The Erin Lavik-led team's proposal included screen-printing layers of adult neural progenitor-derived retinal neurons that parallel the human retina structure.
A proposal to build a living model of a human retina by screen-printing layers of adult neural progenitor-derived retinal neurons that parallel the human retina structure was awarded $90,000 by the National Institutes of Health’s (NIH) National Eye Institute (NEI).
Led by Erin Lavik (pictured), ScD, from the University of Maryland, the winning team’s system was designed for scalability, efficacy, and reproducibility. It also enables high-throughput screening for drug tests.
“The diversity of disciplines within each team is impressive and their concept proposals showcase the creativity that occurs when vision researchers collaborate with experts from other fields,” said NEI Director Paul A. Sieving, M.D., Ph.D. “We intend for these concepts to push the development of retinal organoids. If developed, these next-generation human retina models would be invaluable resources for researchers in academia and industry.”
The teams, tasked with aiding the effort to combat the development of age-related macular degeneration, glaucoma, diabetic retinopathy, and other eye-related conditions, were judged based on innovation and feasibility. Each proposal was reviewed by a panel of judges that assessed the approach to the necessary scientific challenges presented by the production of such a model, and the use of prototypes to understand the diseases and test therapies.
The award, for the NEI’s 3-D Retina Organoid Challenge (3-D ROC), is only part of the first phase of the NEI’s plan to help get a proposal developed. The second phase of 3-D ROC is planned to launch later in 2017, with an overall goal of giving $1 million to teams that develop feasible proposals. Jessica Mazerik, a health science administrator with the NEI, told MD Magazine that the goal of the program is to push the boundaries of the retinal organoid field.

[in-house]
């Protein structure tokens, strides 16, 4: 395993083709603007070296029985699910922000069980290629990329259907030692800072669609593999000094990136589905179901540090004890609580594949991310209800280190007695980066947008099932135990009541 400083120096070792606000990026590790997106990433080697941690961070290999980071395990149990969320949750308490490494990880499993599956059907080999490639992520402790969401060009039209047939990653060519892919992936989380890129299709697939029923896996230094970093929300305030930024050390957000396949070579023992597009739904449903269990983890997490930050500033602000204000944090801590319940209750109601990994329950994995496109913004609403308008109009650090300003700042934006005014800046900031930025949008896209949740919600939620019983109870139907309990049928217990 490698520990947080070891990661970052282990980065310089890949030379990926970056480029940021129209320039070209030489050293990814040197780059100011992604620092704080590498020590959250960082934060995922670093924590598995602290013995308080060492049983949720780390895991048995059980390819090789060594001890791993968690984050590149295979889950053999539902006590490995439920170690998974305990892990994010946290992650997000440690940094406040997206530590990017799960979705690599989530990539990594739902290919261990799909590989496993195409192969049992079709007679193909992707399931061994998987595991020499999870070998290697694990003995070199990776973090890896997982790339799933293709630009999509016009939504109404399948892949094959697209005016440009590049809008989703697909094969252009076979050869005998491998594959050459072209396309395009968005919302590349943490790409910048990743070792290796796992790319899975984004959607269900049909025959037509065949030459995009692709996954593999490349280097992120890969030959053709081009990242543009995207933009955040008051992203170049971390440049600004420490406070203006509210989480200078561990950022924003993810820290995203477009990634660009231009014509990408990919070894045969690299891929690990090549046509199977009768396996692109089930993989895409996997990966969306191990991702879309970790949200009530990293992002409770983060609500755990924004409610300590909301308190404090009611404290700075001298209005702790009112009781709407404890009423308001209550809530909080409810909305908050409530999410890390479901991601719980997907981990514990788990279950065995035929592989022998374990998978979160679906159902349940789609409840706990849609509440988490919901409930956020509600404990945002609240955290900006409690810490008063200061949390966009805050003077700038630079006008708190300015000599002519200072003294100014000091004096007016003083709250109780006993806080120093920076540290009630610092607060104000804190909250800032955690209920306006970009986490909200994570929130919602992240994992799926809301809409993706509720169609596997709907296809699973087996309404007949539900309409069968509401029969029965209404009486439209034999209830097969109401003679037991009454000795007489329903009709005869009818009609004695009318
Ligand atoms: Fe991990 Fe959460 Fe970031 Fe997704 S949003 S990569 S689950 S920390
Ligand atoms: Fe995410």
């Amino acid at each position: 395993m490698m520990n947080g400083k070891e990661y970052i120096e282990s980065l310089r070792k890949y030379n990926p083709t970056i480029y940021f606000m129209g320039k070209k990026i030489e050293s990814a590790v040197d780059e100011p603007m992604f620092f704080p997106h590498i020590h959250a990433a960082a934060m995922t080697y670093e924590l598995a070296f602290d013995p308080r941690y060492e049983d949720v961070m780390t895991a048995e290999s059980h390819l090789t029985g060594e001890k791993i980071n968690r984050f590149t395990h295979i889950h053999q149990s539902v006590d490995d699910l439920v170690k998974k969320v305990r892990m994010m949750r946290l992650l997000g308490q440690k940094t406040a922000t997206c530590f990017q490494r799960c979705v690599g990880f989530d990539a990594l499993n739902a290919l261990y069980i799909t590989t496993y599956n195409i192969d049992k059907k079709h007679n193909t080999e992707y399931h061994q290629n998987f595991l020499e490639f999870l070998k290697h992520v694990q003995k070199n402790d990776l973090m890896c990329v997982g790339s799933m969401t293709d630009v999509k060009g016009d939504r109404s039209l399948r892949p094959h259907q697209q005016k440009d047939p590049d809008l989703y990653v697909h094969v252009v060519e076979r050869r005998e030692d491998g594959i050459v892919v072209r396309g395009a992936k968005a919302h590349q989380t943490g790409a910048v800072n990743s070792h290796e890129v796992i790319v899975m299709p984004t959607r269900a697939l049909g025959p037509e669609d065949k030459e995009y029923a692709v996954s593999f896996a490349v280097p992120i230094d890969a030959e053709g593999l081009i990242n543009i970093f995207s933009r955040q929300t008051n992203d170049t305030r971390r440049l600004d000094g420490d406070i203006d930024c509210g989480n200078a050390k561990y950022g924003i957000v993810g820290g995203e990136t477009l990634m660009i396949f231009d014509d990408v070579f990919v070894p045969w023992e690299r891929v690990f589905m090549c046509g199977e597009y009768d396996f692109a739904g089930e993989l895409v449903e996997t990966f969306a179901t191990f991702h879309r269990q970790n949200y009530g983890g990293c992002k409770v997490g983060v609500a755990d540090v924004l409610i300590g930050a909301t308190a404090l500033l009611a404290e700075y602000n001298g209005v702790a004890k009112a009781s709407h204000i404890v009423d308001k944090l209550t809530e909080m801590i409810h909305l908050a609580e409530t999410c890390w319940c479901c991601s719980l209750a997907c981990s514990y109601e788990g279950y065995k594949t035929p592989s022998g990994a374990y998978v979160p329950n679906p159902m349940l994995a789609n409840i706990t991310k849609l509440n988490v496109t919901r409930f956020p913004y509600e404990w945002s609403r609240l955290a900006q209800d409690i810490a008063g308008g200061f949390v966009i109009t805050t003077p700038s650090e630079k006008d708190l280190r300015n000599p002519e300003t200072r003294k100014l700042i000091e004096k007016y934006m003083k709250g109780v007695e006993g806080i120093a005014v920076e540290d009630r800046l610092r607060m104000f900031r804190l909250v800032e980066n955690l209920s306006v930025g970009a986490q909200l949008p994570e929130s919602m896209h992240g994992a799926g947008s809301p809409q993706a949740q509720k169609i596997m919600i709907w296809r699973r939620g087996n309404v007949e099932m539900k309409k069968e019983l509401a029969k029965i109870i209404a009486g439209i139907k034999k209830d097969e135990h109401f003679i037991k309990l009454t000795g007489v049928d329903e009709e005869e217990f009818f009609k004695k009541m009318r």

"During [the second] part [of 3-D ROC] we're going to actually be asking people to develop their prototypes and that should last for about 2 to 3 years,” Mazerik said. “We want something very functional that recapitulates the structure and morphology, and eventually, hopefully, it can be commercialized and broadly used by the research community and companies. We want something that can be used a little bit more broadly and then that can also be picked up by pharmaceutical companies and used for drug screening drug validation and toxicology screening, and hopefully, modeling diseases.”
NEI also awarded honorable mentions to 5 teams, led by Rebecca Carrier, PhD, from Northeastern University; David Game, MD, PhD, from the University of Wisconsin-Madison; Wei Liu, PhD, from Albert Einstein College of Medicine; Daniel Pelaez, PhD, from the University of Miami; and Katja Schenke-Layland, PhD, from the Fraunhofer Institute for Interfacial Engineering and Biotechnology.